Oatmeal Stouts are usually quite smooth and have a variable sweetness that comes from the addition of oats to the mash in the brewing process. The addition of oats to brew beer have their origins dating back to the medieval time period, and were mainly used in ales. Oatmeal stouts during the late 19th century and into the early 20th century were considered be a healthy concoction, rich with medicinal properties. Porridge, basically a fancy word for breakfast oatmeal, at the time, was considered to be the ultimate health-food, and therefore oatmeal stouts were guilty by association. Today, oatmeal stouts are quite popular to produce amongst brewers and to drink amongst the dark brew-loving consumers. My pick: Founders Brewing Company’s (Grand Rapids, MI) Breakfast Stout. This silky brew, (that personally, I could literally drink at breakfast), comes in at 8.3% ABV  with predominant notes of coffee and chocolate. Lucky for it’s fans, and those enticed to try it, this is another readily available brew found all over the CNY area. Bonus pick: Willow Rock Brewing Company’s (Syracuse, NY) Brunch. At 6.5% ABV, it’s a lovely collaborative brew made with Recess coffee and Cedarvale maple syrup. Both entities shine sublimely throughout with the maple syrup keeping the bitterness of the coffee in check. … And, dare I say it, I’d consider sleeping right through Breakfast and head straight to Brunch!

Coffee Stouts and Chocolate Stouts are brewed with roasted barley and chocolate malt, respectively; although these, again, can be intertwined depending on how experimental each brewer decides to be. Each agent produces flavors and notes of coffee and chocolate on varying levels in the brewing process. However, many brewers also decide to add in additional ingredients including roasted coffee beans, cold-brew coffee, caramel malt, cacao, and actual chocolate. My coffee pick: In addition to the aforementioned Willow Rock collaboration brew, Middle Ages Brewing (Syracuse, NY) has also teamed up with Recess Coffee to produce Summer Recess/Recess Stout, a cold-brew inspired coffee stout served both traditionally and on nitro. At 6% ABV, it’s a smooth, solid, no-frills coffee stout. My chocolate pick: Flying Monkeys Craft Brewery’s (Barrie, Ontario, Canada) The Chocolate Manifesto. While this is both a milk stout (which you’ve already read about) and an imperial stout (which you will read about shortly), it also fits the bill of being a chocolate stout; and in a perfectly fitting fashion, you will frequently find that all the different stouts are intertwined as well! At 10% ABV, this chocolaty amazeballs beer is made with three strata of raw cacao nibs, cacao powder, and chocolate malt in addition to Dark Crystal malt, roasted barley, pale malt, flaked oats and Millennium hops. If you haven’t already sampled this, it should definitely be on your beer bucket list.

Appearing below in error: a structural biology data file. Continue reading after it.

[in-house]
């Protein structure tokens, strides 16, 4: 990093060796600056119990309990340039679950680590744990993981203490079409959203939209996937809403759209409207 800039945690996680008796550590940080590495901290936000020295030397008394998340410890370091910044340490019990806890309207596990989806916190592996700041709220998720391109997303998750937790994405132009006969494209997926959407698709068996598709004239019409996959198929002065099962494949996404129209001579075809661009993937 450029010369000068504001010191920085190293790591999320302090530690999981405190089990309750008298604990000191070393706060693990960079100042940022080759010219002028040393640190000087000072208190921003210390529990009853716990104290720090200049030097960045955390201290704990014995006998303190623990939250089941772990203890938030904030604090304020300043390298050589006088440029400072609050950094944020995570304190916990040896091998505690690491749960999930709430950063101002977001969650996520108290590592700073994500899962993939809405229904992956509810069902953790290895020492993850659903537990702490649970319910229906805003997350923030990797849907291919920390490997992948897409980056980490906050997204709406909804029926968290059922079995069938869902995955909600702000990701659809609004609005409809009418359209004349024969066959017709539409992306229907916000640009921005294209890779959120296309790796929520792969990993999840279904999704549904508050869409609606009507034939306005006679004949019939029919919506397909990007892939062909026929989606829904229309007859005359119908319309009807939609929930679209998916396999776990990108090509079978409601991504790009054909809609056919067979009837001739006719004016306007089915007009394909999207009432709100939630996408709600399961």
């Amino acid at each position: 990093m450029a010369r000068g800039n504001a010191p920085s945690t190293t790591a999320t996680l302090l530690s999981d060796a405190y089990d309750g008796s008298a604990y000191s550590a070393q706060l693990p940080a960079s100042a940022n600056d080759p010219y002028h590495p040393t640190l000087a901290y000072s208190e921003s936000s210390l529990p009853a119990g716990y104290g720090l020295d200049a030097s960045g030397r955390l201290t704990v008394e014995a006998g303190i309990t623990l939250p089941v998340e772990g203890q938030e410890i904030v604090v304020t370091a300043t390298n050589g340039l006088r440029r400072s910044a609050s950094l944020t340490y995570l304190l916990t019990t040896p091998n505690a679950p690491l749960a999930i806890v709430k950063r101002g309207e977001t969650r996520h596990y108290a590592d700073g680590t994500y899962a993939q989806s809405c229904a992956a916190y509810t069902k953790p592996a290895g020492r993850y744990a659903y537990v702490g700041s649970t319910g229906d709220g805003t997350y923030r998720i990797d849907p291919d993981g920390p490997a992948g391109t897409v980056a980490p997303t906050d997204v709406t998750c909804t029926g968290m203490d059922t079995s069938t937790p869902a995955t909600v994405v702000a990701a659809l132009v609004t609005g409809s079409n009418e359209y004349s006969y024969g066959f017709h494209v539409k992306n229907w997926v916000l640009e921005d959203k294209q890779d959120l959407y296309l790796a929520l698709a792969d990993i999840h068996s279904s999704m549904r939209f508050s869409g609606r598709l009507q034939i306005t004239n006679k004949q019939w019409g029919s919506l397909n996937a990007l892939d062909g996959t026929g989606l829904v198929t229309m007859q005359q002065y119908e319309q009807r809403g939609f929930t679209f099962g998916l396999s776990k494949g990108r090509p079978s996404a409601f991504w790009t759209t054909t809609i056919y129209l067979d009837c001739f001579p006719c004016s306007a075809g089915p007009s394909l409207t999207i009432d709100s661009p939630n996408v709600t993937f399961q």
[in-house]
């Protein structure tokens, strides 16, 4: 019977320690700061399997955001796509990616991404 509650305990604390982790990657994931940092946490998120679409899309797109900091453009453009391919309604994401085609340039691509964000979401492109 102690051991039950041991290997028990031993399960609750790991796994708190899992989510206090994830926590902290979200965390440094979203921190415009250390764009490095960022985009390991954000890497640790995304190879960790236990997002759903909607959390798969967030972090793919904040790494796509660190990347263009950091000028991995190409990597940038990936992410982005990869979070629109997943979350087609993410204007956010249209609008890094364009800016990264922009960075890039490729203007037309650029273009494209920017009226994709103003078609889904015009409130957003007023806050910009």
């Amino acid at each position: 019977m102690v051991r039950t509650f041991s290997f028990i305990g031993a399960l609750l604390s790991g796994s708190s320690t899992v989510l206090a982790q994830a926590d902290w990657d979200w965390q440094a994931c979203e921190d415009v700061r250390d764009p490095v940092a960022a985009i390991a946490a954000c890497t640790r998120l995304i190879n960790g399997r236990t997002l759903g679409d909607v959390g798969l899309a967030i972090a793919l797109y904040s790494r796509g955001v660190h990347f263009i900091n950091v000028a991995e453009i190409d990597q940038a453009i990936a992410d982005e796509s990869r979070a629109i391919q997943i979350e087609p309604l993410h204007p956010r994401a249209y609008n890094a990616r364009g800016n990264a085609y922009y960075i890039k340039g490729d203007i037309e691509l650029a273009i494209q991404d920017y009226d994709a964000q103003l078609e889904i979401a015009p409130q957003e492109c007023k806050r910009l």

Oyster Stout … Yes, you read that correctly. There really are stouts brewed with oysters! The history behind this type of stout is murky at best, but it appears to have started back in the late 1800s, in England, but also as far away as New Zealand, and was quite popular through the 1930s, both brewing with the shells and/or meat of the oysters and also marketing oyster stouts as a perfect accompaniment to your fish or shellfish dinner, despite there being no mollusc in the actual beer. Today, you also have both types, and while I have not tried either, I’m ultimately intrigued! Popular pick: Flying Dog Brewery’s (Frederick, MD) Pearl Necklace Chesapeake Stout. At 5.5% ABV, this stout is actually brewed with oysters straight from the Rappahannock River in Maryland. According to Untappd, the brew is dark, roasted, dry, and slightly bitter. Flying Dog’s brews can be found all over the east coast so I’ll be sure to keep a lookout for this particular one.